• Plastic Bags On Keel Bulb Slow Down Volvo Teams

    Brunel leads into the Luzon Strait

    Team Brunel has been leading the Volvo Ocean Race fleet into the Luzon Strait between Taiwan and the Philippines.

    The six boats are tucked towards the southern tip of Taiwan, anticipating a turn to the north after leaving Taiwan to port.

    On the 0700 UTC position report on Thursday, Brunel had eked out a narrow lead, but most of the teams will be in sight of one another.

    “We’ve been bouncing upwind. Everyone is still pretty close. Whoever puts their bow down for a little while goes a little bit faster than the other,” said team AkzoNobel skipper Simeon Tienpont. “Brunel is a little bit ahead, we lost a few miles with a sail change.

    “It’s been straight into it. Everyone is quiet and efficient. We were happy with the start and we’re back in fighting mode.”

    The fight is for every mile. Any mistake or misfortune is costly. For Brunel and Turn the Tide on Plastic, it came in the form of plastic bags stuck to appendages, slowing the boat down.

    “It’s not slowing us down too much,” said Turn the Tide on Plastic sailor Henry Bomby. “It’s a big deal to do a back down to get rid of it, so we’re going to wait.”

    “At the moment, we can’t afford to go backwards, so we’re carrying this plastic on our keel, sadly,” said skipper Dee Caffari.

    For Team Brunel, the performance hit was too much, and they did a double tack to clear the debris from their rudder.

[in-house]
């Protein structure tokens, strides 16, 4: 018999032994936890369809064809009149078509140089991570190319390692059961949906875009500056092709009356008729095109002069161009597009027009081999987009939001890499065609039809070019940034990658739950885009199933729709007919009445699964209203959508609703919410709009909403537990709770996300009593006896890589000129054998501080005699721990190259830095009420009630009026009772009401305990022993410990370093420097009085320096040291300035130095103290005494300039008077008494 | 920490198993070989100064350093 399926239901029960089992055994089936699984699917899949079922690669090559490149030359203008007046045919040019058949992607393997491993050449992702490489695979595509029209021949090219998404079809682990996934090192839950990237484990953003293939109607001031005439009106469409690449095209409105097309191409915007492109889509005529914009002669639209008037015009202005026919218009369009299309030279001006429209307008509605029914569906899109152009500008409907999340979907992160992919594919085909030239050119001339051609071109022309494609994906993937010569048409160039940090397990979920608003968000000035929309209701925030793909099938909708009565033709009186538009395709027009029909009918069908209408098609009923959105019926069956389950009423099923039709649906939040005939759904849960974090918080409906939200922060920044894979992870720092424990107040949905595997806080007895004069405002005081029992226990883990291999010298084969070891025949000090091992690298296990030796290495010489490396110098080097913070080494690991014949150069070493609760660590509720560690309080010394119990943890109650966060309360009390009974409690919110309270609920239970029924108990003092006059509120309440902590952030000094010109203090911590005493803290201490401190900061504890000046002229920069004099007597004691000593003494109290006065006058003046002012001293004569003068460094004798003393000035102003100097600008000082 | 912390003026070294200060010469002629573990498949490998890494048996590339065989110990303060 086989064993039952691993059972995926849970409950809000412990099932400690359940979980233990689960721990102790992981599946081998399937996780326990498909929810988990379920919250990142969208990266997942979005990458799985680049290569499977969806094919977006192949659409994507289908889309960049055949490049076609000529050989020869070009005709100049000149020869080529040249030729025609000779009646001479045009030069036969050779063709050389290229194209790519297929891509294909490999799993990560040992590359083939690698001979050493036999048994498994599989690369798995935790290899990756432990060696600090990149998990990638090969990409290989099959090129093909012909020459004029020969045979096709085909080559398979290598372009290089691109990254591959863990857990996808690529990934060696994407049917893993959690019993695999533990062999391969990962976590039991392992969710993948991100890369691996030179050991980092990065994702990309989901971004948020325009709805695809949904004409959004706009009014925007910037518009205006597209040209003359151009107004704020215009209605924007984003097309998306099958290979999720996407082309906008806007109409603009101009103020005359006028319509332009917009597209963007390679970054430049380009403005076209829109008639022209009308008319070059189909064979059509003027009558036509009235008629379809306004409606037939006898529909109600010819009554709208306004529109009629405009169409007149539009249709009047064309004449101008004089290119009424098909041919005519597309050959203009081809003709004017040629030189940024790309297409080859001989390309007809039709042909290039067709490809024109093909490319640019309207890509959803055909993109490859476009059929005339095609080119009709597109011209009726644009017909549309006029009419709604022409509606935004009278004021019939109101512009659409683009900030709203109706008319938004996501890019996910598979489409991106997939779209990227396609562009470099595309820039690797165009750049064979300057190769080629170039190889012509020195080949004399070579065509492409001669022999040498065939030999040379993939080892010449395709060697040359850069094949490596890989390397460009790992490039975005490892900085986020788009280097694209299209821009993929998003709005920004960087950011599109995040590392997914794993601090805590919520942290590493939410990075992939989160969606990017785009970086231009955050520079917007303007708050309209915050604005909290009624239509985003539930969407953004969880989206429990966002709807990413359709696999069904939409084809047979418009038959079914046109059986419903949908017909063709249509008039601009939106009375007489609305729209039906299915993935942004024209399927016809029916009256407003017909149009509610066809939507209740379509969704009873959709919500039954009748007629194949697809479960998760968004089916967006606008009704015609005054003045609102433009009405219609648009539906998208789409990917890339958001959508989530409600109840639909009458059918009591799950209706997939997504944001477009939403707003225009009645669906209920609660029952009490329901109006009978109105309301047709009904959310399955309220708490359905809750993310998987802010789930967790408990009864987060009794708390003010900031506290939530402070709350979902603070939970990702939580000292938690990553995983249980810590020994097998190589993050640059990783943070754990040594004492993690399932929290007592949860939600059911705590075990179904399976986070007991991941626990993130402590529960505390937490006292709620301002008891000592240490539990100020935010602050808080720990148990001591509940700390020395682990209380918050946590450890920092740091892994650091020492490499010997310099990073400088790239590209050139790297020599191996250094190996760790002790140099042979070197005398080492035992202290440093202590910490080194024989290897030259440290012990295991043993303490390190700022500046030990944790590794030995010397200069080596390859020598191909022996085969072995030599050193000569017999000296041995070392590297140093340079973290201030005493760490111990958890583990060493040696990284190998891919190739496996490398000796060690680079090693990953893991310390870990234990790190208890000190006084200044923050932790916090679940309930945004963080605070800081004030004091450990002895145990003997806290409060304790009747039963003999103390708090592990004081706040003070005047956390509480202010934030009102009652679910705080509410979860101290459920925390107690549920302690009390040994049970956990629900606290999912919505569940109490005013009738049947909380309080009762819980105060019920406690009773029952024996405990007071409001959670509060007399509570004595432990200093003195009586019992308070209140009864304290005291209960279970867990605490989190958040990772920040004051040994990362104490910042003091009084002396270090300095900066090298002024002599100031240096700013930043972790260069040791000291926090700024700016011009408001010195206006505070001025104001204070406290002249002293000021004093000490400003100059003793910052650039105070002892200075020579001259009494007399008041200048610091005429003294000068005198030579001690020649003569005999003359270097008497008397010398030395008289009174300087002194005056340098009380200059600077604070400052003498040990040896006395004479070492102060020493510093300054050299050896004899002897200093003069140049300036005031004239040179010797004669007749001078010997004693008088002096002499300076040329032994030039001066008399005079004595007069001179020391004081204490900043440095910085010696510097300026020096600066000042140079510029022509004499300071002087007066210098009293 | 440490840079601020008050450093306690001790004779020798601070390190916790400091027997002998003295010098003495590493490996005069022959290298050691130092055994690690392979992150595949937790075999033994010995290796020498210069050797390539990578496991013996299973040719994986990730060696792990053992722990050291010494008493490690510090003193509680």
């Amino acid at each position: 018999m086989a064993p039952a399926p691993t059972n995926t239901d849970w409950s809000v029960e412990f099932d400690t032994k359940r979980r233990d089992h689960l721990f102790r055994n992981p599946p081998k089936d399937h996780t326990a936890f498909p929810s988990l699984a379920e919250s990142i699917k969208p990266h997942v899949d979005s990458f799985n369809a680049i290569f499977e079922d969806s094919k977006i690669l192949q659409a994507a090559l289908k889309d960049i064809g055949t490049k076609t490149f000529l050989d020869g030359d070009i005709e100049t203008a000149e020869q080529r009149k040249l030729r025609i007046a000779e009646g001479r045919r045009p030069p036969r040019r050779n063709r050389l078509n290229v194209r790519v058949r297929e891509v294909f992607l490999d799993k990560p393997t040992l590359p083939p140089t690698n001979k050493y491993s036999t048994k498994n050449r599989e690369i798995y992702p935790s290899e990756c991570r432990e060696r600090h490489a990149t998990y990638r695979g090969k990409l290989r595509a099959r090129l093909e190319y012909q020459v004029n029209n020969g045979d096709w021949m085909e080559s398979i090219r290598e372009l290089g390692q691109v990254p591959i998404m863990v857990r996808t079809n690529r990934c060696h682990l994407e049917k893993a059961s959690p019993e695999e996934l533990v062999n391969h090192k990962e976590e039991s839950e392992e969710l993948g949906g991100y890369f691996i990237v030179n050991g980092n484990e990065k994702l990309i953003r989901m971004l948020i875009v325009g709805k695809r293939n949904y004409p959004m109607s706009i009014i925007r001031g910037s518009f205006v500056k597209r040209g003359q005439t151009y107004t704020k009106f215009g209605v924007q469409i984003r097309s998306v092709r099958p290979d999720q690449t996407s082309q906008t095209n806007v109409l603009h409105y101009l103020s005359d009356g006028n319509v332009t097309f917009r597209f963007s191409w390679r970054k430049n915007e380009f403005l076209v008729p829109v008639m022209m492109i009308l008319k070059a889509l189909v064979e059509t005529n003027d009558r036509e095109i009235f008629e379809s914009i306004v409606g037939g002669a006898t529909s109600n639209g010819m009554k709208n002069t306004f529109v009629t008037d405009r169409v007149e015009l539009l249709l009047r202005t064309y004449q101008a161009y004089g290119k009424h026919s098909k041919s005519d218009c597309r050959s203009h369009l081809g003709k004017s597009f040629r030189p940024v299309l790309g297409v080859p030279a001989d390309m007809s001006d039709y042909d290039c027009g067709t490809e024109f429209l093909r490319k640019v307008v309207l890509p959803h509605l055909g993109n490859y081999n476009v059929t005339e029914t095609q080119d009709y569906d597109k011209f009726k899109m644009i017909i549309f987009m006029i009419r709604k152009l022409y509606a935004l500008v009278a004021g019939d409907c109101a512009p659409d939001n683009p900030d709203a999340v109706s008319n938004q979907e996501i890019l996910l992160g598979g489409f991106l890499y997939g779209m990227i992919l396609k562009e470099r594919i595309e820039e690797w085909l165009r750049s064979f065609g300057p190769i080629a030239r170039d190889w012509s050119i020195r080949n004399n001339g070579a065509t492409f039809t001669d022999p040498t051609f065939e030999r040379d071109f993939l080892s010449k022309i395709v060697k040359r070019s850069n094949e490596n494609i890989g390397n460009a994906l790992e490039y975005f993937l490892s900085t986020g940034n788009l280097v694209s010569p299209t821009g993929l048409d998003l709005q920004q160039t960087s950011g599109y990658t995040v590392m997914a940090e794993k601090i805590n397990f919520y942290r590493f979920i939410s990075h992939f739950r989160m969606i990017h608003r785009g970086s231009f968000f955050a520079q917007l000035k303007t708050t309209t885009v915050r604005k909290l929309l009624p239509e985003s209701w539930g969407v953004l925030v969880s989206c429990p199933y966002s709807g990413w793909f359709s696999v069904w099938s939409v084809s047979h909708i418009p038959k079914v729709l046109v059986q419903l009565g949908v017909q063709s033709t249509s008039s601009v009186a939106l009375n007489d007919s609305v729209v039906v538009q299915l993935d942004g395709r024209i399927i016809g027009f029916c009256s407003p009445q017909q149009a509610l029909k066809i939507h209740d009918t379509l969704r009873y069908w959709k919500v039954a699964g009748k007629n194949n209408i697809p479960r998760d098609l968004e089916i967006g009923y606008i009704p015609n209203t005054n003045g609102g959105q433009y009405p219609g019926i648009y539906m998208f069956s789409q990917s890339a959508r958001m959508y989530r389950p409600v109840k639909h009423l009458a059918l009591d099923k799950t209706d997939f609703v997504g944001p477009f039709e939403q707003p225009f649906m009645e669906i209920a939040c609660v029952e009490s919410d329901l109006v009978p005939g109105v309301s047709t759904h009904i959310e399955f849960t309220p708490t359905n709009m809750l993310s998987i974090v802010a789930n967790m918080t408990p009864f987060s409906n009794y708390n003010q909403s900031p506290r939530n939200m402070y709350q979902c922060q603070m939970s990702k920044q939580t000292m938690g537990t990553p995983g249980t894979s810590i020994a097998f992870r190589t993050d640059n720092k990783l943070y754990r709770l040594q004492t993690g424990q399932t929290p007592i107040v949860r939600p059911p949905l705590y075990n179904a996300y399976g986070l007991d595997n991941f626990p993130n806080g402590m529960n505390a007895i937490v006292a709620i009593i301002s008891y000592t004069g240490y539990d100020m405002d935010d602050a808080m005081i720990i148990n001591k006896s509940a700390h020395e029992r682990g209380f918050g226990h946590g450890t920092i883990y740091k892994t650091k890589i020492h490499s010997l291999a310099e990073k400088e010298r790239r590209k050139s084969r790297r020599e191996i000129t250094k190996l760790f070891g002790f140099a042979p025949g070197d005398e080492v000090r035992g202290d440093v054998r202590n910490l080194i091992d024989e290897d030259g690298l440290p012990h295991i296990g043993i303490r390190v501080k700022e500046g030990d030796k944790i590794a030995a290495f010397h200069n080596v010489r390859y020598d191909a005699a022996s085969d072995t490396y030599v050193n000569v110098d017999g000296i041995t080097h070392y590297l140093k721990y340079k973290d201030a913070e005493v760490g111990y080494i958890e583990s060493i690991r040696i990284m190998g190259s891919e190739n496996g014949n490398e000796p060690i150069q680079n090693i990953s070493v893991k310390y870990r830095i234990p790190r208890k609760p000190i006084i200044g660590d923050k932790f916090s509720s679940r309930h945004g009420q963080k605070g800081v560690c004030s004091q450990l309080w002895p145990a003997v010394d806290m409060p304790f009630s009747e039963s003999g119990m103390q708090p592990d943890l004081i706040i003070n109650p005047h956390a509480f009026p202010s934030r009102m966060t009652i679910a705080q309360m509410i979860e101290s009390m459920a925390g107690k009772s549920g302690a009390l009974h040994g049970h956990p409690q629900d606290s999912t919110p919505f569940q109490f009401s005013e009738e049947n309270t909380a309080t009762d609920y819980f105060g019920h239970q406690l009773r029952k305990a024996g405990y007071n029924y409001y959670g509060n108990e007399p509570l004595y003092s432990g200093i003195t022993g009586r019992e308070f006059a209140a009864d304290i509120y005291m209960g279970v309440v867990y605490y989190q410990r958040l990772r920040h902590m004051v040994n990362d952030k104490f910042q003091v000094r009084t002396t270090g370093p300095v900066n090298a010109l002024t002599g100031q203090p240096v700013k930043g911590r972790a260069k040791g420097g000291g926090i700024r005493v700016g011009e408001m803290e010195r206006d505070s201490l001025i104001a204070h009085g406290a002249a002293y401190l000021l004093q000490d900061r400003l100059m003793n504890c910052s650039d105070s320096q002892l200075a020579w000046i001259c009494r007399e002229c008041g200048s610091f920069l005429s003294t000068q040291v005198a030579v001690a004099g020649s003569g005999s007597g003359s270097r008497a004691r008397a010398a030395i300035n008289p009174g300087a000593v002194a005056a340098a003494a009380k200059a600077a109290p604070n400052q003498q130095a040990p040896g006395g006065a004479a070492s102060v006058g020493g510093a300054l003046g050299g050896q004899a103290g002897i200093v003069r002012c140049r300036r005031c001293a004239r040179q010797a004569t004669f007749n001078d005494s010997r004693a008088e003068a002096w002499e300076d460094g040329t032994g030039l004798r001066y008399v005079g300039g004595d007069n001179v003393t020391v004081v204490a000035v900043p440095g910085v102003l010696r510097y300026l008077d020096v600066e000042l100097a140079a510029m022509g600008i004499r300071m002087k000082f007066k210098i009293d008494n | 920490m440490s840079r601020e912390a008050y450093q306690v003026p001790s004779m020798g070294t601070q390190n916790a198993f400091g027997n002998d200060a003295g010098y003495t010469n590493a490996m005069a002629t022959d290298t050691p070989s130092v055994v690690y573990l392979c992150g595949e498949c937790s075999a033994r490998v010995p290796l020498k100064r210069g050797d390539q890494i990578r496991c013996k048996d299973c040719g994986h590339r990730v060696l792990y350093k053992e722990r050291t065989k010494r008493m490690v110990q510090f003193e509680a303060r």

“We were going very well and soon found ourselves in the lead, but then all of sudden we were super slow,” explained skipper Bouwe Bekking.

    “In no time we lost half a mile, the cause was a huge plastic bag on the rudder. We actually had to do two tacks to get it off, losing more distance, but from then on we’ve been slowly chipping away again.”

    As a result, Brunel has had about a three-mile lead for much of the morning on Thursday as the teams race towards Taiwan.

    After passing to the south of Taiwan, the fleet is expected to head to the north, further away from the direct route to New Zealand, in an effort to avoid a developing area of light wind and to pick up favourable conditions before diving south.

    It means more upwind sailing, so progress towards the finish looks to be slow and hard-earned for the early stages of Leg 6.

    LEG 6: daily report – Thursday February 8
    The first 24 hours of Leg 6 of the has seen the six-boat Volvo Ocean Race fleet slog eastwards in cold powerful headwinds and unpleasantly lumpy seas towards the southern tip of the island of Taiwan.
    Life on board for the team AkzoNobel crew will have been wet and miserable as the sailors try sail fast while trying to stave off seasickness induced by the incessant rocking horse motion of the boat pounding over the waves kicked up by winds up to 35 knots.
    Having led out of Hong Kong team AkzoNobel lost ground overnight when a sail change from the large J1 headsail to the smaller J2 sail did not go as smoothly as planned.
    At 0700 UTC (0800 CET) the crew was in fifth place, nine kilometers behind leg-leader Team Brunel (NED) with Dongfeng Race Team (CHN) in second, Mapfre (ESP) in third, and Sun Hung Kai Scallywag (HKG) in fourth.
    Turn the Tide on Plastic in sixth lay a further seven kilometers astern.
    In the next few hours the fleet is expected to pass close to the southern tip of Taiwan where winds are expected to ramp up from 15 to over 30 knots.

    This article was originally published in forum thread: 2017 - 2018 Volvo Ocean Race started by Photoboy View original post